Ulysses Ifill, Torch 1 Alum
After graduating from Northeastern in 2010, I moved back home to Brooklyn, New York and joined City Year, a national non-profit that partners with local public schools to help students who are at risk of dropping out. I wanted to join City Year after reflecting on three different service related programs I participated in while I was doing my undergraduate degree. I first traveled to Ghana, West Africa, in the summer of 2009 to study Ghanaian relations in the African Diaspora. Immediately following that summer, I traveled to India for a Global Corps Practicum focusing on International Human Development and non-profit development through capacity building. My last voyages took place in the Dominican Republic and Belize. In both countries, I analyzed the social impact of two microfinance organizations and co-developed a project to help their organization better serve clients. So much of my focus had been on international development, working to solve the social issues abroad. I eventually came to the realization that those same problems exist in my back door. So, in an effort to change that, I searched for a service program that would allow me to continue serving others and invest in our youth so that they can become active leaders of change
Currently, I work at P.S. 149, a school located in East New York, Brooklyn; an area of Brooklyn known for its low graduation rates, poverty and violence. Every day I work with students who are struggling with attendance, behavior and course performance in English and math. I provide in-class support to a special needs 5th grade class where I answer students questions, support my teacher, deliver lessons, help kids who need extra attention as well as build confidence in my more shy, timid and uncertain students. I also work with six additional students who are struggling in literacy and math. For those six students, I do one-one-one and small group tutoring throughout the day to help boost the skills that they are lacking and give them much needed individual attention. Some of my students even look forward to the individualized attention I am able to give! This form of support can foster a new found confidence/honor in the student’s work where they cannot wait to answer a question on a topic. Once they get it right, they look back in my direction for approval. I proudly respond, “Good Job”!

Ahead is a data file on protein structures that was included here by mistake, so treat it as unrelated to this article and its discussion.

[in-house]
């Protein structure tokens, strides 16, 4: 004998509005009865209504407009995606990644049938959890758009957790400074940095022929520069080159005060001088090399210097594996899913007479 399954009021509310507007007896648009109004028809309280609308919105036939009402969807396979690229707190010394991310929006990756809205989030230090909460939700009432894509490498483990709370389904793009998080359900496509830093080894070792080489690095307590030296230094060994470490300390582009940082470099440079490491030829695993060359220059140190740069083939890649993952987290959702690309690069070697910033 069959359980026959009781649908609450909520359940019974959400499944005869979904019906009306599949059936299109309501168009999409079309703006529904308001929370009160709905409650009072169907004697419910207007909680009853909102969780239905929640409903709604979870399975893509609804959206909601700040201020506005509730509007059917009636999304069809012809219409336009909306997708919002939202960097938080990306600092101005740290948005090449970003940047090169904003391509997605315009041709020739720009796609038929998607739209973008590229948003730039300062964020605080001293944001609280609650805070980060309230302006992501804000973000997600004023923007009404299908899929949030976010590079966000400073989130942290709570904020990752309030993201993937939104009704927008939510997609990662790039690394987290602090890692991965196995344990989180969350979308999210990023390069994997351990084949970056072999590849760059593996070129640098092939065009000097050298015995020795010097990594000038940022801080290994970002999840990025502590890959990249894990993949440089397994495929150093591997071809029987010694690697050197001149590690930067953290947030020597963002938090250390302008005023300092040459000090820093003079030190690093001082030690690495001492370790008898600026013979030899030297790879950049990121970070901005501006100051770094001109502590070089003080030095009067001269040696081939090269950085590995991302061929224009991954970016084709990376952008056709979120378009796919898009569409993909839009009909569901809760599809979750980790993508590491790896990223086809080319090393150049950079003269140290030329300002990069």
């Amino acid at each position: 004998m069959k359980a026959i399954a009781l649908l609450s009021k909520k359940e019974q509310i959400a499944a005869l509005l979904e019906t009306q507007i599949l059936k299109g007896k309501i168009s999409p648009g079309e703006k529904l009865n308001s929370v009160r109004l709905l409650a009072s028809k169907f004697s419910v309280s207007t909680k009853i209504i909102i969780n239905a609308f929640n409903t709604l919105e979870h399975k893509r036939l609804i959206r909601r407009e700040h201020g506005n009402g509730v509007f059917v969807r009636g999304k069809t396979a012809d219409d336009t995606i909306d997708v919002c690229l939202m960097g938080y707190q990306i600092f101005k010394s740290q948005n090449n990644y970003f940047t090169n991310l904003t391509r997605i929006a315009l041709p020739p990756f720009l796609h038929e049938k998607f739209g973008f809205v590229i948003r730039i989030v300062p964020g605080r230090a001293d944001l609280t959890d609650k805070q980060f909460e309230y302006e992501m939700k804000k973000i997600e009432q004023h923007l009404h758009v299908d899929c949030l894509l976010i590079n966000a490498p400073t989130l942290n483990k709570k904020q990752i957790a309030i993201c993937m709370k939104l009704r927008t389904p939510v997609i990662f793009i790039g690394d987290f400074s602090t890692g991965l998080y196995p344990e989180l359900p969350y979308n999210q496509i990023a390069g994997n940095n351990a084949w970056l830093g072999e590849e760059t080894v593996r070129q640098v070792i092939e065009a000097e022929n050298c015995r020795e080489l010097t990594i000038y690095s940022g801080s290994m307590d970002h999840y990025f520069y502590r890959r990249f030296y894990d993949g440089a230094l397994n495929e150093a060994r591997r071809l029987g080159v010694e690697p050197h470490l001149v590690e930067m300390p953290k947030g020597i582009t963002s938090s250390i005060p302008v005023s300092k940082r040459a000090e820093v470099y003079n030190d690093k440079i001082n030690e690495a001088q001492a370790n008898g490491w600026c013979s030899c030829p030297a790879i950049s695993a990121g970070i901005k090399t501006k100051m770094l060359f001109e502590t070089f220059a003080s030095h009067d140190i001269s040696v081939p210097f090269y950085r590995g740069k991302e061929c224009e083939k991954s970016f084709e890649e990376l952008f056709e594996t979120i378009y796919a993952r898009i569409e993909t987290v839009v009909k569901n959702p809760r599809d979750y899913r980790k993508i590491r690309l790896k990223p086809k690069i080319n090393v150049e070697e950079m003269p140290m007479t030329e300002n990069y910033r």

After school I help run an after-school program for 5th graders focusing on becoming active members of the community. My favorite lesson so far is the “Needs & Wants” where we brainstorm several different causes that the students could donate to and support over the course of the year.
So far I have already served 955 hours of service. I only have four months left before I complete my year of service with City Year and I want to leave knowing I have affected my students lives in some way. I will continue to help my students develop academically, socially and professionally and will leave my students to be ready to be successful next year and beyond. I will continue to learn from this experience and have a powerful impact in the community!